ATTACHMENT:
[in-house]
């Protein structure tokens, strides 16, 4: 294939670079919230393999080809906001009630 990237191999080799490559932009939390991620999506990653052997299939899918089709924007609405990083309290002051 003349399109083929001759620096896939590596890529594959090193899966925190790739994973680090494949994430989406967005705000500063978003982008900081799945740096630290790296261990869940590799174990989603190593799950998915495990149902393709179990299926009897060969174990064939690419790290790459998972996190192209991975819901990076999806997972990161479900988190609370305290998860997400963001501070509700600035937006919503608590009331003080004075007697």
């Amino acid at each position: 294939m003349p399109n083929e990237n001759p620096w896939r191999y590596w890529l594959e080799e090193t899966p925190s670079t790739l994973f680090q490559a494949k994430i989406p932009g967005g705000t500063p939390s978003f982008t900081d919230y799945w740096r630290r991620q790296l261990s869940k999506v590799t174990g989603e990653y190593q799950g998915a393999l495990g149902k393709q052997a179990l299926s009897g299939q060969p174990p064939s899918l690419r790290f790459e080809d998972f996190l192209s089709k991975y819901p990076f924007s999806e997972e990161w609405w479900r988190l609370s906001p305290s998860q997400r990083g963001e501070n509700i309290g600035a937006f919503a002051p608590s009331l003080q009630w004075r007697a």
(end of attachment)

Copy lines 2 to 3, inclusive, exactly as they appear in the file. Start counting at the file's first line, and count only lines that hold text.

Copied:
């Protein structure tokens, strides 16, 4: 294939670079919230393999080809906001009630 990237191999080799490559932009939390991620999506990653052997299939899918089709924007609405990083309290002051 003349399109083929001759620096896939590596890529594959090193899966925190790739994973680090494949994430989406967005705000500063978003982008900081799945740096630290790296261990869940590799174990989603190593799950998915495990149902393709179990299926009897060969174990064939690419790290790459998972996190192209991975819901990076999806997972990161479900988190609370305290998860997400963001501070509700600035937006919503608590009331003080004075007697």
């Amino acid at each position: 294939m003349p399109n083929e990237n001759p620096w896939r191999y590596w890529l594959e080799e090193t899966p925190s670079t790739l994973f680090q490559a494949k994430i989406p932009g967005g705000t500063p939390s978003f982008t900081d919230y799945w740096r630290r991620q790296l261990s869940k999506v590799t174990g989603e990653y190593q799950g998915a393999l495990g149902k393709q052997a179990l299926s009897g299939q060969p174990p064939s899918l690419r790290f790459e080809d998972f996190l192209s089709k991975y819901p990076f924007s999806e997972e990161w609405w479900r988190l609370s906001p305290s998860q997400r990083g963001e501070n509700i309290g600035a937006f919503a002051p608590s009331l003080q009630w004075r007697a």